The intricate details, adds Pasquarelli, set the skyscraper apart from its luxury competitors (you would hope so, since its 65 units range from $18 million to $57 million).
Some architects even combine multiple historic inspirations in one building. ODA founder Eran Chen pulled from three time periods in Long Island City’s built history to dream up the seemingly disparate sections of condo Galerie. Solid grids of steel and glass were driven by the area’s turn-of-the-century warehouses; punch windows are a reflection of the area’s prewar brick apartments; curtain walls recall contemporary waterfront towers.
“The references help anchor the architecture in deeper ground,” says Chen. “If architecture could start telling a story, and the story is the story of a place, then potentially that becomes contextual.” (Galerie has 182 units starting at $575,000.)
One of the city’s busiest residential architects, Morris Adjmi, should perhaps be anointed the king of improvising with history. His projects include 134 Wooster St., a new-build that riffs on Soho’s cast-iron architecture with a stepped glass curtain wall behind a screen of stacked white steel arches. The arches increase in number as they climb the building, echoing the classical order of base, shaft and capital. Inside, the grainy surface of board-formed concrete alludes to the wood walls often found inside such spaces. (Pricing is not yet available.)
Adjmi has executed similarly innovative experiments using concrete (83 Walker St.), glass (16 W. 21st St.), terra cotta (7 W. 21st St.), and zinc and mahogany (254 Front St.); he is even playing with Park Avenue South’s neo-Gothic patterns through the gridded and lacy stone and metal lines of 39-story residential tower, 30 E. 31st St. (42 units starting at $1.57 million.)
“Creating a dialogue with the surroundings is very comforting for me,” says Adjmi, who began his career working for Italian architect Aldo Rossi, one of the masters of looking at the past to create something new. “That dialogue is really what the urban fabric is.”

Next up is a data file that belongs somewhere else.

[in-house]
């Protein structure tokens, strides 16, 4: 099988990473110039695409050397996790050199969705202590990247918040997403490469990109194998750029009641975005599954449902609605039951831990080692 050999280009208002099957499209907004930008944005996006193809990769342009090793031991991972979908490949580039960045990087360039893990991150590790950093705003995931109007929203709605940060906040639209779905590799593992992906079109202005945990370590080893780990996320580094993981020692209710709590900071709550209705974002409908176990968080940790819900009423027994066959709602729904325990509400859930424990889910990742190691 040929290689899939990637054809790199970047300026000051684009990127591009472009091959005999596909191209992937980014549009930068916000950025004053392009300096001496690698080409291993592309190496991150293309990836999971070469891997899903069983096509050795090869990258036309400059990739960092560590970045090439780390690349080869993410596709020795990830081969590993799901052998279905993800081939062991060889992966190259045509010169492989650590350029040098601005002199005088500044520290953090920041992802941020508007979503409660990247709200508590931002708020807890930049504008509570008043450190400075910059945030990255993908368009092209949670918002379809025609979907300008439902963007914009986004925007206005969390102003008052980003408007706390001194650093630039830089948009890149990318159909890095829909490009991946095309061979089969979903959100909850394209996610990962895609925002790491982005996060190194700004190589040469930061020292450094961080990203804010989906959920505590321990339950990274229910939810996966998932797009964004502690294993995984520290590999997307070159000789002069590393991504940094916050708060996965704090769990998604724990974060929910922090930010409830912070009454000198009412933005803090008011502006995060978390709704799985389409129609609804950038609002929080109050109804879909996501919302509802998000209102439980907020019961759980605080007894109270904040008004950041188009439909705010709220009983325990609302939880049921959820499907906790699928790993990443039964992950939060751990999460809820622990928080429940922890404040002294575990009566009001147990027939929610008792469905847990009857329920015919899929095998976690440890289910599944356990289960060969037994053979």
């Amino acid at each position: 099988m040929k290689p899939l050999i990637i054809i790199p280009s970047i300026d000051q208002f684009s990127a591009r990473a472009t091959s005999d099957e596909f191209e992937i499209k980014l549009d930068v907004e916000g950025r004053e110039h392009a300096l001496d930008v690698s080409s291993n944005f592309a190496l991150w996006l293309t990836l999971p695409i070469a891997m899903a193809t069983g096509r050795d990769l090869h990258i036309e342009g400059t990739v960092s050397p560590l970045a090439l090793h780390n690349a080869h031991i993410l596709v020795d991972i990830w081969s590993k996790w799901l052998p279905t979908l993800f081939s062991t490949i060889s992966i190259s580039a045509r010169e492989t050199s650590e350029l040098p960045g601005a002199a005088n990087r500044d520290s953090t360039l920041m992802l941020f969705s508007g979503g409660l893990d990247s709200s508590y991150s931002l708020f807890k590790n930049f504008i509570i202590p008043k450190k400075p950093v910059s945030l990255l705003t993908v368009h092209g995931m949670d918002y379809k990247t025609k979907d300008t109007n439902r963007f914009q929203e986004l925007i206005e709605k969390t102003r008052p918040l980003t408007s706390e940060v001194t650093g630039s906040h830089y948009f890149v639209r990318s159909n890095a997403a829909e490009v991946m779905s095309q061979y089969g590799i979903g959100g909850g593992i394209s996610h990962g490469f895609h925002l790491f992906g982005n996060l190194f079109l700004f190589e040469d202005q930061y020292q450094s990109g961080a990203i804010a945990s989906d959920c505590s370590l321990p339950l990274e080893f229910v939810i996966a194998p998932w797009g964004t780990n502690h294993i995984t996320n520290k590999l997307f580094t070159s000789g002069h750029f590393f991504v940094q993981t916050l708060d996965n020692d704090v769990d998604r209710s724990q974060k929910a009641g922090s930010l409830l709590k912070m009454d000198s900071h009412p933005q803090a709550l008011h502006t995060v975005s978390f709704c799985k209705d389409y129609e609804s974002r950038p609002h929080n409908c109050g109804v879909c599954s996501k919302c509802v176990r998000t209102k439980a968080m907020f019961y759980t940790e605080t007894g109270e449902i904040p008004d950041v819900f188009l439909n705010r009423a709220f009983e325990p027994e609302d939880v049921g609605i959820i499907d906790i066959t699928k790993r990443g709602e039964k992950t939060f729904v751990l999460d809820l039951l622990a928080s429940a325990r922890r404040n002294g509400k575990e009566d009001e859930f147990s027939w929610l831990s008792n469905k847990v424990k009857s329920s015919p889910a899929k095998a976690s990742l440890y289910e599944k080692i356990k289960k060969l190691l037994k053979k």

Of course, like any emerging phenomenon in this field, true acceptance requires the embrace of a true starchitect. Enter British architect Sir David Adjaye, whose 66-story 130 William St. draws on Lower Manhattan’s architectural gems like the Woolworth Building, City Hall, the Municipal Building and the Park Row building.
130 William has large arched windows (created from hand-cut forms), highly textured black concrete facade (hand-troweled and aggregated with marble and granite), and its upper-level loggia (whose arches are turned upside-down to help differentiate the building’s pediment from its shaft).
The interiors feel contemporary, but use tactile, hand-wrought materials that are rare in a building culture that so often relies on artificial, mass-produced ones: walnut doors, bronze trims and fixtures, rare Italian marble counters, basalt stone and bleached oak floors, matte and corrugated stone and timber walls. Its 244 units start at $1.28 million.
Adjaye and his team, like Rolston and co. in Park Slope, spent time walking around the neighborhood, soaking up inspiration for the building.